When Star Jones learned she needed life-saving heart surgery in 2010, she was stunned — and not just by the severity of the situation.
The lawyer, author and TV personality was also shocked to realize she didn't even know she was sick.
"I'm supposed to be Miss Smarty Pants, and it never even occurred to me I might be at risk for cardiovascular disease or need open-heart surgery," she said. "That's what drives me to be a national volunteer for the American Heart Association. I want to shout from the rooftops and tell Black and brown people and women who look like me that heart disease can affect anyone."
For her longtime advocacy work in fighting heart disease, Jones will be honored by the American Heart Association with its Voice of the Mission Award. Jones will receive the award during the AHA's National Volunteer Awards event, a virtual ceremony that is scheduled to begin at 6 p.m. Central on Wednesday, June 14, and is open to the public.
"Star continues to shine a critical light on the importance of heart health for everyone," said American Heart Association CEO Nancy Brown. "I am so grateful for her personal passion and her unyielding advocacy for our mission."
Born in North Carolina and raised in Trenton, New Jersey, Jones came from a family with a long history of heart disease. Still, she rarely, if ever, heard about how to prevent it.
"I'm a fourth-generation heart disease sufferer, but growing up, I don't think I ever heard about heart health. I heard about heart attacks, but not heart health."
A former New York City district attorney, Jones skyrocketed to fame in the 1990s as a TV journalist and analyst and a longtime co-host of ABC's The View. Last year, she took over the role of chief arbitrator on the longest running court show on TV, Fox's Divorce Court.
But as her celebrity status grew, so did her weight. She said obesity affected both her physical and mental health.
"A lot of people can be obese anonymously, except for their family and friends, but I was morbidly obese in front of the whole world. And there was a tremendous amount of fat-shaming," she said.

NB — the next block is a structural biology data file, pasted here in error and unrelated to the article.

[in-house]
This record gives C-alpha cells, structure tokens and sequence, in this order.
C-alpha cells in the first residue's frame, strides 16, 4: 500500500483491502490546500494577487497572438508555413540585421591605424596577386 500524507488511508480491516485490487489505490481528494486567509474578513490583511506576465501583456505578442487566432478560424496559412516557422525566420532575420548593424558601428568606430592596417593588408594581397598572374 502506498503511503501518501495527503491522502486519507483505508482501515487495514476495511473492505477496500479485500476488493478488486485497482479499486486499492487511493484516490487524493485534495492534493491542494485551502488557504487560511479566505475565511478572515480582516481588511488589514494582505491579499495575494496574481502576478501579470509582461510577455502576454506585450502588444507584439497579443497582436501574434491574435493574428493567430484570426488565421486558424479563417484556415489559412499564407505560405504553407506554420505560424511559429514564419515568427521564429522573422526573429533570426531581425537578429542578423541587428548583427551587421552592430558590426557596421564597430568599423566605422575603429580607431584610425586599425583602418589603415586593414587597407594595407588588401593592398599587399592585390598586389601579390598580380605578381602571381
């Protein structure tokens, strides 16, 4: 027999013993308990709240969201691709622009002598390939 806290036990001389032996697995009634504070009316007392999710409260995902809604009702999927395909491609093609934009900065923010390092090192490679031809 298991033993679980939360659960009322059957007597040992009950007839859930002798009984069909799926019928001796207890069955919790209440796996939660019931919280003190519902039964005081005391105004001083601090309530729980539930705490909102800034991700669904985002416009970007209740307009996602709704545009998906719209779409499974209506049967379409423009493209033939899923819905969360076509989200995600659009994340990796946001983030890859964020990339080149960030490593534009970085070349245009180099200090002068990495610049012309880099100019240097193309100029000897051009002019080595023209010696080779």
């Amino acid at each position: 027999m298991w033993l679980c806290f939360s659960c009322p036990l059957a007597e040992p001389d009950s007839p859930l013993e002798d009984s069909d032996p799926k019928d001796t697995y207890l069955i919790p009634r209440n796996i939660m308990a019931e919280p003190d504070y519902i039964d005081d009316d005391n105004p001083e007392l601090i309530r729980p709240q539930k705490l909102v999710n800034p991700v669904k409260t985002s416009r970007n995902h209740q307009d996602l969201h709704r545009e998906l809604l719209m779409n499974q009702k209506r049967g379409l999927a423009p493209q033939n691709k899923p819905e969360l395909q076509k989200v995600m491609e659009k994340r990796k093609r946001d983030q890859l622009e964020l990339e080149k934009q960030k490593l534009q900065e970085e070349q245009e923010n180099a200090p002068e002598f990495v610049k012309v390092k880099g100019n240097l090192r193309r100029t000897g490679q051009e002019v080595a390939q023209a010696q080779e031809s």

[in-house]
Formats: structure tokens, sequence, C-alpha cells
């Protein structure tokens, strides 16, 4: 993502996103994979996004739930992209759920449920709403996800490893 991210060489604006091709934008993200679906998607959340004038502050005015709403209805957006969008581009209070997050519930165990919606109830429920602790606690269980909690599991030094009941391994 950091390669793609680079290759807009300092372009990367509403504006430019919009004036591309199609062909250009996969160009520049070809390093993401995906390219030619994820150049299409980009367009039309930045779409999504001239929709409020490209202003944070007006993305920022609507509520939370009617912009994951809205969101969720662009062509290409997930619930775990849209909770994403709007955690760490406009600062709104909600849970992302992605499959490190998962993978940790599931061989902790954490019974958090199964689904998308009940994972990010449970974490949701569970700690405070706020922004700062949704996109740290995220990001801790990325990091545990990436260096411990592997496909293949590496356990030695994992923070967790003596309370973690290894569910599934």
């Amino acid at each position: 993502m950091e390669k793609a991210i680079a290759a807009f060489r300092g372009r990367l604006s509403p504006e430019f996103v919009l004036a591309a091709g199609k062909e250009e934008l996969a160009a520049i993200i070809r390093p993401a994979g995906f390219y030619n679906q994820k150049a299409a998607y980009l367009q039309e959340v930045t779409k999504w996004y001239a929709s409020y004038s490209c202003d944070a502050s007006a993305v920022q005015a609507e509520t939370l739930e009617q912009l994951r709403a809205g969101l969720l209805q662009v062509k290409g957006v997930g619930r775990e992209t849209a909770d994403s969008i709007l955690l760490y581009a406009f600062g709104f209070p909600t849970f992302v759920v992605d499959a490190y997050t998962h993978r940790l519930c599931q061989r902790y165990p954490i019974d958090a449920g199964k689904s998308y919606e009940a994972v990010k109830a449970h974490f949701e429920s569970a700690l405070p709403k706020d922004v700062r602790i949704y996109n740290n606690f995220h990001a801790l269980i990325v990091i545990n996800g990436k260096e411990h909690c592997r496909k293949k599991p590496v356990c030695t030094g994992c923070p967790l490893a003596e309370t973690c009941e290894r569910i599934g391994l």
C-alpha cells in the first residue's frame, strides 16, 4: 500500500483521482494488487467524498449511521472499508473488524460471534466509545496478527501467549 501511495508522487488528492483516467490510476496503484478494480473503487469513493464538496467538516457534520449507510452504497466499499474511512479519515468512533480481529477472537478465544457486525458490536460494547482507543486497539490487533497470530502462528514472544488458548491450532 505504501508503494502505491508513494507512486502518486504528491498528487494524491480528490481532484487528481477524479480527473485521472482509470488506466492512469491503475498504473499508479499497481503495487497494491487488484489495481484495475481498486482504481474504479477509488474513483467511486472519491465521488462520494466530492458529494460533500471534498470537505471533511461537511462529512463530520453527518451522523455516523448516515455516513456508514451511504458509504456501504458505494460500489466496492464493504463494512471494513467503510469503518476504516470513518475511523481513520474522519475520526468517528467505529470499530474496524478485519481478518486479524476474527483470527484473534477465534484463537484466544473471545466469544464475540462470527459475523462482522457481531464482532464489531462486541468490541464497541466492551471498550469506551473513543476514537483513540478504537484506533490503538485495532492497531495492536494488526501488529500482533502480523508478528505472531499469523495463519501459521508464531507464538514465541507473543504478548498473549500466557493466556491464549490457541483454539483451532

"I gained 70 pounds in a year, and very famous late-night comics made horrible, painful jokes about me. It was one of the darkest times in my life, but I pretended I was OK, which is why I think the depression set in."
Eventually, she sought help from a behavioral therapist. She also received some blunt counseling from friends and family.
"One friend came over to my house, looked me in the face and said, 'I am so afraid I'll come over here after not hearing from you for three days and find you dead on the floor,'" she said.
What finally clicked with Jones was advice from her godmother, who underwent weight loss surgery at age 60 and said she wished she'd done it 20 years earlier.
"Her words saved my life," Jones said. "I decided to make the change right then, at age 41, and I never looked back."
In 2003, she underwent gastric bypass surgery and began exercising and eating healthy. With weight loss surgery as the jumpstart and a commitment to diet and exercise, she lost 160 pounds over the course of two years and has maintained a healthy weight ever since.
But she continued to feel tired and out of breath even after she lost the weight. Her cardiologist, Dr. Valentin Fuster, a past president of the American Heart Association, diagnosed "a myriad of problems with my heart," including a malfunctioning aortic valve.
"I was floored," Jones said. "I thought to myself, 'Why is this happening to me now? I'm finally doing all the right things.'"
In 2010, she underwent open-heart surgery to repair the problems, followed by months of physical therapy and cardiac rehab. Thirteen years later, at age 61, she says she feels better than she's ever felt.
In addition to seeing a doctor regularly, she eats a healthy diet, continues to exercise regularly and practices self-discipline and portion control at every meal.
"It's a joy to wake up and feel this good," she said. "I'm honored to help the American Heart Association and be a messenger for their mission of saving lives. It's my life's work. It's my way of paying back the fact that I'm alive."